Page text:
UPDATED OCT. 15, 2021
Get a jump on your career goals by learning how to become an OTA – an occupational therapy assistant. Here are the answers you’ll want to five often-asked questions about what an OTA does, why it’s a profession on the rise, and how you can find the right OTA degree program.
Q. What is occupational therapy, and why do people want to know how to become an OTA?
A. The term “occupational therapy” describes therapy actions that help people do the things they want to do but are unable to do currently because of injury, disability, illness, or a developmental situation. Simply put, occupational therapy practitioners enable people of all ages to live their best possible life.
When you become an OTA, you have a vital role in making this happen. OTAs carry out the activities of a therapy plan. OTAs learn how to work with people of all ages, figuring out exercises, techniques, approaches, and methods that help people overcome developmental, emotional, cognitive, physical, and sensory-processing challenges.
OTAs often get to see their clients’ progress, which gives them a lot of personal satisfaction in their career choice.
Q. What does an OTA do?
A. An OTA’s responsibilities are amazingly varied. Learning how to become an OTA gives you the ability to
Q. What is OTA education like?
A. Some people are surprised that they can learn how to become an OTA in only two years. More than half of all OTAs choose to earn the two-year Associate of Applied Science (A.A.S.) degree in Occupational Therapy Assistant.
For this degree, occupational therapy assistant schools require completion of at least 24 hours of general education coursework before admission to the primary OTA coursework. This preliminary coursework includes English, social sciences, communications, and health sciences terminology.
After that, the A.A.S. degree involves professional OTA courses. These courses cover subjects such as analysis of performance, rehabilitation and disability issues, and the methods, techniques, and adaptive technologies OTAs use in interacting with their clients.
The last part of mastering how to become an OTA is applying those skills in real-life situations through extensive Level I and Level II OTA Fieldwork. Once that’s complete, you’ll be ready to become an OTA and enter the in-demand OTA workforce.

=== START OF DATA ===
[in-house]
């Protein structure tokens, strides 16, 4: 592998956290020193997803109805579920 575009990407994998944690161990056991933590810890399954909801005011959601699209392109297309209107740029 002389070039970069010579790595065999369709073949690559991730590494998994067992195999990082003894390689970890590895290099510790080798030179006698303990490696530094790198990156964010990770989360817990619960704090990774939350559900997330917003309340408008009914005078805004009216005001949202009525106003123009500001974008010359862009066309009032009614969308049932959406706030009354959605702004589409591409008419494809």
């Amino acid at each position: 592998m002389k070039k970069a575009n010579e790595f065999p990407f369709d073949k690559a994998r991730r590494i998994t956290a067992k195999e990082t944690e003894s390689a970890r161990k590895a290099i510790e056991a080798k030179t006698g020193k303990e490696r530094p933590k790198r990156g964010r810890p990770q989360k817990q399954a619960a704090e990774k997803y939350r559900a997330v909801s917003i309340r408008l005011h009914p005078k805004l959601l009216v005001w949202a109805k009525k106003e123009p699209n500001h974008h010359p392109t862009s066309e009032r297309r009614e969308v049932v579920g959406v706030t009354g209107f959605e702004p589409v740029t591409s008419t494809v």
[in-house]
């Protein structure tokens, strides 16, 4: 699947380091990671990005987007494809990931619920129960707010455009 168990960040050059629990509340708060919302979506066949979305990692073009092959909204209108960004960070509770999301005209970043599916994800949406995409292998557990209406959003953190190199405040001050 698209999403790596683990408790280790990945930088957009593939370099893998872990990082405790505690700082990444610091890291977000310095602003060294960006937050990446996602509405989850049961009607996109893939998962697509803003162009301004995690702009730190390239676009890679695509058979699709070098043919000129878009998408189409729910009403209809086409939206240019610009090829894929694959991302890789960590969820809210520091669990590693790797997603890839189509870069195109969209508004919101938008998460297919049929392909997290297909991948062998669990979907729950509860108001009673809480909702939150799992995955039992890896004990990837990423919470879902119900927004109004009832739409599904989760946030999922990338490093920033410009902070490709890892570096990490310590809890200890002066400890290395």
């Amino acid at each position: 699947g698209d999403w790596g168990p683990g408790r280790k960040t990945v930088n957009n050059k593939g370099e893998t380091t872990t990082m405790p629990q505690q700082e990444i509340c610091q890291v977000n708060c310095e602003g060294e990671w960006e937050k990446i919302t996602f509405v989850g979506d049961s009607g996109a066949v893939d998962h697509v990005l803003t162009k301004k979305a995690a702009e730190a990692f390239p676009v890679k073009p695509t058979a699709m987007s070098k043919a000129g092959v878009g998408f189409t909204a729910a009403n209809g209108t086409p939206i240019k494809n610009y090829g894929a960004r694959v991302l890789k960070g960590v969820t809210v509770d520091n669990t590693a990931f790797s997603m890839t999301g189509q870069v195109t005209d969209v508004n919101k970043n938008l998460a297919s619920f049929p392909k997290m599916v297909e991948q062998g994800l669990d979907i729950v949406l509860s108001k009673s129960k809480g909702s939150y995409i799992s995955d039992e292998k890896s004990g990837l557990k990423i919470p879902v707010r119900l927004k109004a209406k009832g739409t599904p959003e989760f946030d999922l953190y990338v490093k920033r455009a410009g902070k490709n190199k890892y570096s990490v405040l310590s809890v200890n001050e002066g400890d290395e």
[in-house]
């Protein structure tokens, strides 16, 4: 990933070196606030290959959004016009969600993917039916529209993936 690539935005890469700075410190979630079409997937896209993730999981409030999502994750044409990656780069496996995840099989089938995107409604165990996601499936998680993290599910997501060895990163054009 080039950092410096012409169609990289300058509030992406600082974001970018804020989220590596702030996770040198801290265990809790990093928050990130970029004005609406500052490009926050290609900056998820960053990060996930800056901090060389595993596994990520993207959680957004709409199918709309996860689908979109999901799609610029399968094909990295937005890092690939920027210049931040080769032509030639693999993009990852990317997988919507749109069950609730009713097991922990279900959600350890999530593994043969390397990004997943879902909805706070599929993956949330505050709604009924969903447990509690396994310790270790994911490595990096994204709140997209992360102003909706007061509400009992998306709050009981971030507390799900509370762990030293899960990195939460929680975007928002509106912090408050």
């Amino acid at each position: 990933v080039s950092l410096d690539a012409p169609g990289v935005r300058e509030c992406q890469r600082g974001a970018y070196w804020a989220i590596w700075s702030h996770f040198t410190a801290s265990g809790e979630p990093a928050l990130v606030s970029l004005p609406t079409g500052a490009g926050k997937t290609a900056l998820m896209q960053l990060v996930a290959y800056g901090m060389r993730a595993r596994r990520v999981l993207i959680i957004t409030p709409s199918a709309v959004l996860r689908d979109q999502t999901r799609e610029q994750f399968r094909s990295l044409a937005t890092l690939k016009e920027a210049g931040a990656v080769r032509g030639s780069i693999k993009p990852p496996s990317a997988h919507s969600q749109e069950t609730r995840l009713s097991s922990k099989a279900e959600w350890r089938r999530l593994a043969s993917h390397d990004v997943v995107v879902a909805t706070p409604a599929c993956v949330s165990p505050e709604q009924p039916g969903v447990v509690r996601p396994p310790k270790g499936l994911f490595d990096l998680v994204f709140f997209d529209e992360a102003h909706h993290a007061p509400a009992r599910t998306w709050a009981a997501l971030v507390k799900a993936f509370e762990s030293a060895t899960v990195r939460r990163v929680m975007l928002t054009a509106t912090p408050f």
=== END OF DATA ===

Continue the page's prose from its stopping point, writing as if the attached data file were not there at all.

Q. I’m not sure I’m ready for college. Are OTA classes hard?
A. OTA students aren’t expected to know everything when they start, although any classes in anatomy, physiology, and psychology can prove helpful.
Think of it this way: If you have a desire to learn and a willingness to work at it, discover how to become an OTA. The accelerated, two-year OTA programs pair in-class knowledge with hands-on learning in lab sessions. Plus, OTA degree programs from universities with a strong student-first reputation will provide plenty of support services to ensure your success.
Curious about what OTA classes are like? Here’s a blog telling you what to expect and how to be successful!
Q. I’ve never heard of becoming an OTA. How do I know it’s a great career?
A. Current healthcare trends and job statistics show the demand for OTAs is a real thing. For 2021, US News & World Report named OTA one of the nation’s top 15 “best health care support jobs.” This “Best Jobs” report says OTAs find their work personally satisfying and receive competitive pay.
The average OTA with experience earns about $58,000 annually, according to data from Salary.com. The success of integrating occupational therapy into healthcare solutions is pushing the demand for OTAs to more than 36% through 2030 – three times as high as the average for all occupations.
Q. I’m a guy. Is the occupational therapy assistant career for me?
A. As a guy, you sometimes think the only healthcare career option is a physician-type role. Not true. Men are very good at the tasks and objectives associated with being an occupational therapy assistant.
Men who have become an OTA say being an OTA is often like a coach or trainer, demonstrating new ways to achieve someone’s goals. Sometimes, a male client will relate better to a male OTA because of the personal nature of the difficulty.
Right now, men represent less than 15% of those graduating from occupational therapy assistant school. It’s a wide-open career opportunity!
Ready to start your journey to become an occupational therapy assistant? Consider the accelerated A.A.S. in Occupational Therapy Assistant at Cleveland University-Kansas City (CUKC). Cleveland University-Kansas City is a nonprofit, private, healthcare-focused university located in Overland Park, Kansas, a major city in the Kansas City metro area.
Our program is accredited by the Accreditation Council for Occupational Therapy Education (ACOTE) of the American Occupational Therapy Association (AOTA). In the CUKC program, OTA courses are delivered in sequential 8-week courses year-round, allowing students to complete the program in two years. Students can start the program in the spring, summer, or fall.
Get the answers to your OTA questions by downloading our free OTA ebook: Your Complete Guide to an Occupational Therapy Assistant Career.